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Author Topic: Why Are Restraint Belts Not Used on Bus Bunks  (Read 3731 times)
ABart
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« on: April 04, 2013, 11:49:06 AM »

Hi All:

I have a question for you builders and operators about restraint belts and bunks.   When/if I get a bus, I will need bunks for our children.  Looking at pictures on this site and others, I do not see restraint belts installed on bunks.  I have crawled through more than twenty entertainer/star coaches and did not see restraint belts on any of them. From reading articles on entertainer bus accidents, one of the common injuries seems to be getting bounced out of a bunk.  

I am used to bunks with restraint belts. My wife and I are both flight attendants and the crew rest bunks on all of the aircraft have belts to keep us attached to the bunk while we sleep.  Is there a reason why bus bunks do not have restraint belts?

I have linked two examples of crew rest bunks.







I appreciate any feedback.

Thanks.
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lostagain
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« Reply #1 on: April 04, 2013, 12:31:25 PM »

My guess is that those belts on the airplane crew bunks are to hold the occupant in the bunk during air turbulence. Are they used at take off and landing times?

The no belts tradition in commercial and private buses is well ingrained and dying hard. Driving charter and hockey team buses for many years, I am used to everybody walking around the bus while underway. It is up to the driver to keep the ride smooth to keep it comfortable. Late model commercial buses have seat belts now, but the driver alone cannot enforce the use of them. In a private motorhome, it would be unreasonable to expect everyone to be belted on a seat at all times. Might as well ride in a pickup truck pulling a 5th wheel. Typically, your family and friends are up to use the bathroom, the kitchen, or go lie down on the couch or the bed, etc. My kids when younger would take a shower while rolling down the freeway. I doubt the single belt in your airplane pictures would help much in case of a head on collision.

It is an individual decision whether to have everyone belted at all times in  the coach while underway, or not.

JC
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JC
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« Reply #2 on: April 04, 2013, 12:46:46 PM »

I remember taking a nap on the package tray at rear window in the car Grin

and the backseat flip and hitting the metal dash when dad nailed the brakes......... didn't hurt me....see Tongue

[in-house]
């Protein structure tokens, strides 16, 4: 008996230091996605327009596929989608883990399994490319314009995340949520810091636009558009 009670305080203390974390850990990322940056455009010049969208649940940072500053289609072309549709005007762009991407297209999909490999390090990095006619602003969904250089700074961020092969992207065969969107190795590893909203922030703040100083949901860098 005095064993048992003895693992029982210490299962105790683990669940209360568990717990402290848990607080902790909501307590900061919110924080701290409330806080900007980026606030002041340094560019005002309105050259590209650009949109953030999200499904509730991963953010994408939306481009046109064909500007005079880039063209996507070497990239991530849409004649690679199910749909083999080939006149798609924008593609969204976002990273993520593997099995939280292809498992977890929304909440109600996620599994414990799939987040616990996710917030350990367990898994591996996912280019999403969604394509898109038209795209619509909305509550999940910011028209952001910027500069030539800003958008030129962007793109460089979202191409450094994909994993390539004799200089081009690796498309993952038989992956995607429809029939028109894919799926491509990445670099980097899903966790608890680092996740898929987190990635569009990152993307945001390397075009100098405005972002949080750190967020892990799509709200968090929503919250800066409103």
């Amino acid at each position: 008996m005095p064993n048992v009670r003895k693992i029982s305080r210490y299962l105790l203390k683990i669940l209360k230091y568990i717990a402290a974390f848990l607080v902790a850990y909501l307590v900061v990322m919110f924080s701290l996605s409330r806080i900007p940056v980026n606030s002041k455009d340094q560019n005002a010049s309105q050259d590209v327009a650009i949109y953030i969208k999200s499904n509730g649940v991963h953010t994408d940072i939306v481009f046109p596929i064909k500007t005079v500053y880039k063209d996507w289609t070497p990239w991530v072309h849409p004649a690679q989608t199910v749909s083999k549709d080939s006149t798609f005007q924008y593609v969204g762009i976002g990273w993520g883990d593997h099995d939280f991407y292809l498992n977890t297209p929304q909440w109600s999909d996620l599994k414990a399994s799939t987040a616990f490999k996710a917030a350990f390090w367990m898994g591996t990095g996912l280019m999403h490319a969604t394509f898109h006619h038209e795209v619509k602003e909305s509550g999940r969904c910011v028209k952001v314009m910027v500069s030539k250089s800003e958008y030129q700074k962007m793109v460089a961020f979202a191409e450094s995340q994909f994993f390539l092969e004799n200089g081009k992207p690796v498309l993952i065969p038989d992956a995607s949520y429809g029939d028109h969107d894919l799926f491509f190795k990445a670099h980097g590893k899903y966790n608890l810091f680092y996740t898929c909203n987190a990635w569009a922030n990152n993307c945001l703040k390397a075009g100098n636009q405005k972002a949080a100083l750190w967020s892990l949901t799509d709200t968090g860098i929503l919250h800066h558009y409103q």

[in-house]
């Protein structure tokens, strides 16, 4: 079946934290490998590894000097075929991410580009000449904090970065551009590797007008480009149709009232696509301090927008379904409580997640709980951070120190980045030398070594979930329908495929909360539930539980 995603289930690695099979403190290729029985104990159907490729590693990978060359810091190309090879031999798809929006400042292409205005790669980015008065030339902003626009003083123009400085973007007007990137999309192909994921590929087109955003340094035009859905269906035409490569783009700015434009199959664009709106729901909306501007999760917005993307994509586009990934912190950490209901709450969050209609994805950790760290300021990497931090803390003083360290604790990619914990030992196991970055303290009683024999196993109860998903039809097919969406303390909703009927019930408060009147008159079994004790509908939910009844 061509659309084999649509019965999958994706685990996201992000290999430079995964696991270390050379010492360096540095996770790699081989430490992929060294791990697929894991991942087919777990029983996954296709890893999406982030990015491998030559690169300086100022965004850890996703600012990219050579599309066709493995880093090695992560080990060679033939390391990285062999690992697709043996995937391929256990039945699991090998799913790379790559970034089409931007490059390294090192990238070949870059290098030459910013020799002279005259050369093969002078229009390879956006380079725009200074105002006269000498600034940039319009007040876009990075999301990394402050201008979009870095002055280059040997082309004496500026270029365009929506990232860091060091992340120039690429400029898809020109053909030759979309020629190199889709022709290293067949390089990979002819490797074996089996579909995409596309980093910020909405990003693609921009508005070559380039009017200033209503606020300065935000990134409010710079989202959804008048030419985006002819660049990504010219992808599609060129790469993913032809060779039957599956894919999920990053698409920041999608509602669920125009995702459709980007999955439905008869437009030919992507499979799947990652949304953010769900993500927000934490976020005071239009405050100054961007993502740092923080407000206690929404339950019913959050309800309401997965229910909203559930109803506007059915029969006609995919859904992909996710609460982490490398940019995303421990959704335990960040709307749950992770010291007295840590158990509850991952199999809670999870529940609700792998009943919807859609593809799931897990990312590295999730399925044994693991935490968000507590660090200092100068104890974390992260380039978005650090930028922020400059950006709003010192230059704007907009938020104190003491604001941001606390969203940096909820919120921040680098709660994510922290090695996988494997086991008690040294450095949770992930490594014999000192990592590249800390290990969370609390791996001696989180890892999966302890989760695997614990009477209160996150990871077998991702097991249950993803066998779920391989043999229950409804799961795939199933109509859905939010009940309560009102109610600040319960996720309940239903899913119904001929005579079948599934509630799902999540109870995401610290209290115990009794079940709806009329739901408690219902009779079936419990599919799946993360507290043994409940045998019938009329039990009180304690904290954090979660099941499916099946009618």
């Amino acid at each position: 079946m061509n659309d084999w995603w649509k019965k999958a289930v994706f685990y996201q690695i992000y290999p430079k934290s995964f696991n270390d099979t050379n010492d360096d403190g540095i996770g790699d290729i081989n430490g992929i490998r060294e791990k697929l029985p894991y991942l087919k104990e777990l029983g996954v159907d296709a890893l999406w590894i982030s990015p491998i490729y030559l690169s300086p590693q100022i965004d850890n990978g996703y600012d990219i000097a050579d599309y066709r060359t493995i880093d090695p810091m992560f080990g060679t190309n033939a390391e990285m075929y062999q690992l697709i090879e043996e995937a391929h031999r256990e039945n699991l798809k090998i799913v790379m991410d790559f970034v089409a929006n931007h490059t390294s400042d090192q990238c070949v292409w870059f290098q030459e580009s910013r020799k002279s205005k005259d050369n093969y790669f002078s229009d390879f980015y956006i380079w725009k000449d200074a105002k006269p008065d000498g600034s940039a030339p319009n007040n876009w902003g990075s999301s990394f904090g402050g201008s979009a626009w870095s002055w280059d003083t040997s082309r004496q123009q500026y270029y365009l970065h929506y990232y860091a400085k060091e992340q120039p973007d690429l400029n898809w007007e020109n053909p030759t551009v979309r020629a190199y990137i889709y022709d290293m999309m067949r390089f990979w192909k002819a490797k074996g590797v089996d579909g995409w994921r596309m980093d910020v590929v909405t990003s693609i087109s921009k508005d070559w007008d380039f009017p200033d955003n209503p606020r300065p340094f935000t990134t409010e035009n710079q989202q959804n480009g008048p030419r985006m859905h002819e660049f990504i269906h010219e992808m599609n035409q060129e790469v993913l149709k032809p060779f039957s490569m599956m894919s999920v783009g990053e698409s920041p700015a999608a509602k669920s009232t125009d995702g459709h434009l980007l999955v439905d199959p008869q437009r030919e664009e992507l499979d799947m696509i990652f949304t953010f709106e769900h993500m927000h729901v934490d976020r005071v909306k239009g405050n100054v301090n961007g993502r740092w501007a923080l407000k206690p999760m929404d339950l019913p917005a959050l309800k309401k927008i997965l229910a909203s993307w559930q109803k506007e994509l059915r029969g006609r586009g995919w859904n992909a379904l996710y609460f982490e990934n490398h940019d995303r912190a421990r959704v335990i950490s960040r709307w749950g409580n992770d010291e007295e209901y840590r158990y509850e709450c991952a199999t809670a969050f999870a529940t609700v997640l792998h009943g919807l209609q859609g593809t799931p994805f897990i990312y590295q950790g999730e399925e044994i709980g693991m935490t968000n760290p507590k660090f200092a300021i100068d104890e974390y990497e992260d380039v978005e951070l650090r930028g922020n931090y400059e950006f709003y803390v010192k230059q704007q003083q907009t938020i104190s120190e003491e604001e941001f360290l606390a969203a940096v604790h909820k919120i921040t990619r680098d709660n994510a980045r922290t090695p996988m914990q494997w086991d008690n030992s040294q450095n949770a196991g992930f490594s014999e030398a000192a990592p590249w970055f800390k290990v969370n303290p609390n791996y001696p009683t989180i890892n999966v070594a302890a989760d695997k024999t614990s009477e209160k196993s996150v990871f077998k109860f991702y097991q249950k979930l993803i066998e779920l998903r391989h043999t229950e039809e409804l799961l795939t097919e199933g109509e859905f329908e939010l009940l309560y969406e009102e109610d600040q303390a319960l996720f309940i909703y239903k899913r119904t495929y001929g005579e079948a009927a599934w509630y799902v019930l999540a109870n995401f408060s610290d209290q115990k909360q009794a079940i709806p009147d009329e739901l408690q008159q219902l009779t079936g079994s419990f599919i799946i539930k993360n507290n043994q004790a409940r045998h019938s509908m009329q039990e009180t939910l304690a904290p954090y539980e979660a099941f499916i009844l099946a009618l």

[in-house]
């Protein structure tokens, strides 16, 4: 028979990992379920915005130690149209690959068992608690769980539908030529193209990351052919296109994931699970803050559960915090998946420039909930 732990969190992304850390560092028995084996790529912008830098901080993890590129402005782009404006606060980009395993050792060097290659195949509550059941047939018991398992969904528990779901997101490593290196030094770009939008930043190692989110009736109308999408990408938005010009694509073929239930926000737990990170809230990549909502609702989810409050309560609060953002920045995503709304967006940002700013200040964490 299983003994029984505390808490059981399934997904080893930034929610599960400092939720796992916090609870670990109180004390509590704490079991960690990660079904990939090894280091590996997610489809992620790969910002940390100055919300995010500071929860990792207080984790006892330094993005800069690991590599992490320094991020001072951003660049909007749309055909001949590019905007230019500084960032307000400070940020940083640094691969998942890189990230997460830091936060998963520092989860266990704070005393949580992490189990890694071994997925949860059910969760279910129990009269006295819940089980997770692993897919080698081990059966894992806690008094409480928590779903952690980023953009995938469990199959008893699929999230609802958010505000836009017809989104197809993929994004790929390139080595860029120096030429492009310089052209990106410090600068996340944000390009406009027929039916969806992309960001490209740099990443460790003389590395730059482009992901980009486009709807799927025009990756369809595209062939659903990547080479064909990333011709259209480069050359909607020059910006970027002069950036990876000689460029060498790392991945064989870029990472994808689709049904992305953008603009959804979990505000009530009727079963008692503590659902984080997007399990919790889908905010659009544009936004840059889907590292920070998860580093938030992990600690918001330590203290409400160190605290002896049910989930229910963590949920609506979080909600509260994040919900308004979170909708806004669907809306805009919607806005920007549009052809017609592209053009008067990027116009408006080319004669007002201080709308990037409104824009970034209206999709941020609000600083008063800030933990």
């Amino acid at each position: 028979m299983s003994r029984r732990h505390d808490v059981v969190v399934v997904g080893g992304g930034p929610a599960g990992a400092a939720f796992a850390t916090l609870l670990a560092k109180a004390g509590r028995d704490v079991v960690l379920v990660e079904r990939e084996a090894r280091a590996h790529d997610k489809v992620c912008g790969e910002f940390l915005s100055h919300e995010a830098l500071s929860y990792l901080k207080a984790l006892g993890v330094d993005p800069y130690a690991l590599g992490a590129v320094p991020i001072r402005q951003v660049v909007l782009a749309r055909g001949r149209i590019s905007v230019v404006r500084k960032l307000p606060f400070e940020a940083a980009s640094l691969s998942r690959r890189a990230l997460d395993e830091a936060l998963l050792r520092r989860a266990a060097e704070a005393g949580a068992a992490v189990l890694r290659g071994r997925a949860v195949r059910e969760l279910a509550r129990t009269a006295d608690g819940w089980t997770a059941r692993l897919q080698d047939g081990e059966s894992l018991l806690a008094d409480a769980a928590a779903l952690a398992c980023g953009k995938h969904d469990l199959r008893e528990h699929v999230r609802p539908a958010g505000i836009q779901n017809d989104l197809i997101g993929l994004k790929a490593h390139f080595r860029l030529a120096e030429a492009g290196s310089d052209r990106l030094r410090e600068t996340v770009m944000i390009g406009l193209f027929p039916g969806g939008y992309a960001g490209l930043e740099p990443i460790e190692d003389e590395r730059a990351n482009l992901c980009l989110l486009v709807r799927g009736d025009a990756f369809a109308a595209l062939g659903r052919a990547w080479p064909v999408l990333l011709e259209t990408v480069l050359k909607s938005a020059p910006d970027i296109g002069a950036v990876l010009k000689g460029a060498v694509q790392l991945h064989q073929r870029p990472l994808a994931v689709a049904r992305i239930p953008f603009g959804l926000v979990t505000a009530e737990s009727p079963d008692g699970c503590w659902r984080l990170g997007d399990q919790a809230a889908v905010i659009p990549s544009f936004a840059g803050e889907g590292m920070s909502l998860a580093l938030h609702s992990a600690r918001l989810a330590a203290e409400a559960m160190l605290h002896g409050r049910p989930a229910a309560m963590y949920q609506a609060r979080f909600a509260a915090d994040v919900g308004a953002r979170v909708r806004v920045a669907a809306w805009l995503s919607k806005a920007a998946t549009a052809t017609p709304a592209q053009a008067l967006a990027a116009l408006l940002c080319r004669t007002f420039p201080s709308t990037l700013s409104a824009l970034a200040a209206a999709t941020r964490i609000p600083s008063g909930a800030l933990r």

and since most bunks in bus are for and aft...a belt wont do much for folks sliding forward or backwards
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Doug
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« Reply #3 on: April 04, 2013, 12:56:17 PM »

In sleeper trucks, we have a net that holds the sleeping person in-if they want when going down the road. The beds on trucks are sideways also-which means a net would be effective in a heavy braking or collision situation. But-the single belt as illustrated on the commercial airplanes could be deadly if you're sleeping on the sofa and have a braking event.

On my truck conversion, I will have two lap belts on the forward facing dinette seats (can't be designed into the rear facing), and three on the jack knife sofa, and of course the two seats in front (which are just lap belts). Good Luck, TomC
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« Reply #4 on: April 04, 2013, 01:23:25 PM »

I'm curious as to the legality of driving with people sleeping in bunks.  I think it's done all the time, I don't know if it's legal.  I think the reason you don't restraint belts is that if you install one you imply a certain degree of engineering in the anchors, which normally doesn't exist.

Brian
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« Reply #5 on: April 04, 2013, 03:20:42 PM »

We never use the bunks while under way.

Kids usually sit in the seats and buckle up.
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« Reply #6 on: April 04, 2013, 06:55:40 PM »

I have a cargo type net that covers the bunk opening similar to a spider web. The kids will use them if going to sleep but not if just laying there playing xbox.
 Cool
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« Reply #7 on: April 04, 2013, 06:57:26 PM »